Halestorm’s Lzzy Hale performs “Dear Daughter” at Atlantic offices

Halestorm’s Lzzy Hale performs “Dear Daughter” at Atlantic offices

Halestorm‘s frontwoman Lzzy Hale recently visited the Atlantic offices and treated the staff to a piano performance of Halestorm‘s song “Dear Daughter” from the group’s latest album Into The Wild Life.

Halestorm photoSleaze Roxx stated the following in its review of Halestorm‘s Into the Wild Life: “Modern sounding does not equate to better music. That is my assessment after having repeatedly listened to Halestorm‘s new record Into The Wild Life, which follows up their absolutely stellar and brilliant The Strange Case Of… (click here to read that review). Truth be told, I was going to heavily criticize Into The Wild Life after the first spin, but after repeated listens I have warmed up to it somewhat. Had Halestorm not previously released one of my favorite records of 2012 with The Strange Case Of…, and if frontwoman Lzzy Hale did not have such a great voice, I would have likely dismissed the group’s new effort after that first listen but instead I ended up playing it quite a bit despite initially pretty much hating it. The moral of this story is that if you listen to an album enough times, you will likely find some good stuff in there somewhere….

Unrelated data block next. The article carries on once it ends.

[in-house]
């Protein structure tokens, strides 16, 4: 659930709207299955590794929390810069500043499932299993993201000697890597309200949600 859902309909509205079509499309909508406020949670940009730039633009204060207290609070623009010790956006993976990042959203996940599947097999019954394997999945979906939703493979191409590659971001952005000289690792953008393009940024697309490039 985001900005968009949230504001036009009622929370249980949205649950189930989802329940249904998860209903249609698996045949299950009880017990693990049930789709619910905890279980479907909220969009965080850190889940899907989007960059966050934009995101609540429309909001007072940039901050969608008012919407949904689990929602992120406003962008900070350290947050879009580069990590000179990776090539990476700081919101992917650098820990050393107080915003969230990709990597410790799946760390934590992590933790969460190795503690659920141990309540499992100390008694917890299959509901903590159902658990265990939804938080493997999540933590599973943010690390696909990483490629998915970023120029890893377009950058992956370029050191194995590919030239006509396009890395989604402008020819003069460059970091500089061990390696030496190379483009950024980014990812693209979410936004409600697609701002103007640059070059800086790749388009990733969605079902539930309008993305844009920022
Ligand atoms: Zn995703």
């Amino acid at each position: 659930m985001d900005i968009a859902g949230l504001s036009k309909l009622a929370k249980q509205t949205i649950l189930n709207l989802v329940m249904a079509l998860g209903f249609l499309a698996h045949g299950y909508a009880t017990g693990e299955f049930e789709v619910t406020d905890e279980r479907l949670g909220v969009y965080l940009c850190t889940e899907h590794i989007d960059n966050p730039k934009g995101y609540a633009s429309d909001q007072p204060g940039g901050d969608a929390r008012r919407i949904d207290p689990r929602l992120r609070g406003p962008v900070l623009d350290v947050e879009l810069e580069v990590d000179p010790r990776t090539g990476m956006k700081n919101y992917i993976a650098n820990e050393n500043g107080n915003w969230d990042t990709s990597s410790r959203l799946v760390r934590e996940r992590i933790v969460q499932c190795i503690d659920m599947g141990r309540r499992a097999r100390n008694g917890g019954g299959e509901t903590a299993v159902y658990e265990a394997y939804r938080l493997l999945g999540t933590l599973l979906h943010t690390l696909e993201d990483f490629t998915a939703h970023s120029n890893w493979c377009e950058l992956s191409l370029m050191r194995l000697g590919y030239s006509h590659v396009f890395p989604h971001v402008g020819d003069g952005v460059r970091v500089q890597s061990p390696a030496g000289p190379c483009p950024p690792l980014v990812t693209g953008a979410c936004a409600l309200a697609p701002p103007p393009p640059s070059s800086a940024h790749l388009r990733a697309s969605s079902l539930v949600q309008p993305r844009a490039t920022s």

Aside from the awful “modern” or “industrial” sounding guitars on certain songs throughout Into The Wild Life, I find there is a big difference between Halestorm‘s last two studio records when it comes to the ballads, as the slower tracks on the new album fail to hit the mark. “Dear Daughter” starts off well, but the chorus and especially the “na na na” (or whatever is sung in the background) ruins the song. “Bad Girl’s World” also disappoints with a poor repetitive chorus (“That we live in a bad girl’s world, bad girl’s word, bad girls”) that really ruins the song and unfortunately never lifts the track to that next expected level. Perhaps Halestorm have decided to focus on ballads because there are two more, “the Reckoning” and “What Sober Couldn’t Say” (what a witty title), which are the best of the slower songs on Into The Wild Life but still fall far short of the goose bump variety.”

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